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Week of Wild Food - Day Six PDF Print E-mail
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by Becky Lerner   
29 May 2009
Wild ginger root beer, dandelion coffee, and sustainability by the numbers

I broke my wild food "fast" last night with some Cliff bars and a great meal at a Thai restaurant. I finally had a restful sleep, too, so this morning I woke up feeling fantastic. I feel totally normal today, as if the past five days were all a dream! Thank you to those who e-mailed me to express their concern about my health -- I feel great!

Violet leaf on the left, wild ginger on the right.

Today I went into the woods with herbalist Emily Porter ( and gathered wild ginger, which is in the process of becoming root beer as I type this. Wild ginger is a different species from the kind of ginger you see in the supermarket, but they have a very similar flavor and the same medicinal uses -- that is, ginger is good for relieving an upset stomach, expelling gas, and stimulating circulation. Wild ginger has a heart-shaped leaf that looks similar to violets (the flowers of which are edible) and wild or false lily-of-the-valley ( The latter requires caution, as some kinds of lily-of-the-valley are poisonous, although ethnobotanical literature suggests that indigenous people here may have eaten the berries of this plant. A good way to tell these three plants apart: when rubbed, wild ginger leaves release a pleasant ginger/citrus aroma, and also, the leaf veins make circular, roundish patterns; in contrast, violet has veins that branch out toward the edges of the leaves and lily-of-the-valley has parallel veins that do not branch. Check out the pictures for a visual comparison.

Lily of the Valley

You can make a root beer with any pungent edible root or leaf. Two of the most popular choices are ginger and sassafras. What Emily and I did today was boil some water, rinse and chop up the leaves and roots and toss them in to the pot, let simmer until the mixture smells pungent (probably 20 minutes), and then remove from the burner and let it cool. Add a good helping of sugary sweetener, such as agave or honey, to taste. We used half a bottle of honey for roughly 2 litres of liquid. When it gets to room temperature, add in 1/4 teaspoon of champagne yeast and pour the mixture into a bottle, then cap it. The carbonation process can take as long as 12 hours, depending on the room temperature. If you use plastic bottles, you can tell the root beer is ready when the container feels hard because of the internal pressure. In this case it's best to cool the root beer before opening to avoid a carbonation-fueled mess.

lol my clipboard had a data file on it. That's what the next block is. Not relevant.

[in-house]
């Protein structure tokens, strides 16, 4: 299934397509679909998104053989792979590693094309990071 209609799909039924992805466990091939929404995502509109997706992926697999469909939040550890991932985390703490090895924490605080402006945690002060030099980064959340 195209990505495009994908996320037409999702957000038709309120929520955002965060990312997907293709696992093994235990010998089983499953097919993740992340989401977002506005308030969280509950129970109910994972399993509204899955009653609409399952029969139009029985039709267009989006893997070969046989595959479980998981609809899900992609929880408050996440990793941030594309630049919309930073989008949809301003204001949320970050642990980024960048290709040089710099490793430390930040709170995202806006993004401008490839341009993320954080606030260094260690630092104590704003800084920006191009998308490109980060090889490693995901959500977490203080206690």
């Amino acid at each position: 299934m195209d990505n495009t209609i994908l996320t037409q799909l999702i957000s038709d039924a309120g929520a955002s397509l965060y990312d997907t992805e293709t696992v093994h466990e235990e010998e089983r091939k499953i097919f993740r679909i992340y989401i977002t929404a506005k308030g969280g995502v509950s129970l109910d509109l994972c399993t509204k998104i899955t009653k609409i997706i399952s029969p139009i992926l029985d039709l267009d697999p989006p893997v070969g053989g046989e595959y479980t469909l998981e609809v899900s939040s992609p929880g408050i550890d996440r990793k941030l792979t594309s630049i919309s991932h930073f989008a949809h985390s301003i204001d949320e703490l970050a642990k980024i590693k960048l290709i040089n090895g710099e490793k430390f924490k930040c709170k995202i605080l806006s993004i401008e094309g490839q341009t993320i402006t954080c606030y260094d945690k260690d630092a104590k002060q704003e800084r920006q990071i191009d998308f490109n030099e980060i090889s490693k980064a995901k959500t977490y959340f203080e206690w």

Becky rinses wild ginger rhizomes

To make dandelion coffee -- which is caffeine free and amazingly delicious -- separate the roots from the rest of the plant, rinse them off, chop them up and stick them in the oven at 350 degrees or so until you notice an odor like burnt chocolate chip cookies. When the roots look quite crispy, it's time to remove them. Then smush them up with a rock, a mortar and pestle, or a coffee grinder. Finally, put them in a coffee maker or put them in a tea ball and add boiling water. Voila!

Susan Meeker-Iowry of Maine, a Culture Change reader, wrote to me today to lament the unlikely viability of foraging as a sustainable lifestyle option, considering the massive human overpopulation problem we now have. Anthropologists say that before Europeans arrived in Portland, Oregon, back when the land was entirely wild, the indigenous population probably had a density of 1 to 15 people per square mile, depending on the season. The Portland, Oregon, area is now a city with plenty of pavement and a population density of about 4,000 people per square mile, according to US Census figures for the year 2000. So, just by the numbers, I have to agree -- unless you happen to live in the wilderness of Alaska, it's true that the land cannot support most of us in our natural state.

What, then, is the value of foraging or eating wild foods today? Besides being fun, I think the benefits are both pragmatic and spiritual. Wild foods can help you survive a future crisis. And they can be a money-saving and highly nutritious supplement to a primarily agricultural diet in the present. But I think the greatest gains are of a more spiritual nature. Foraging is a way of reconnecting with our ancestral roots and showing our fellow beings that we honor them, that we still remember our place in the great Gaia.

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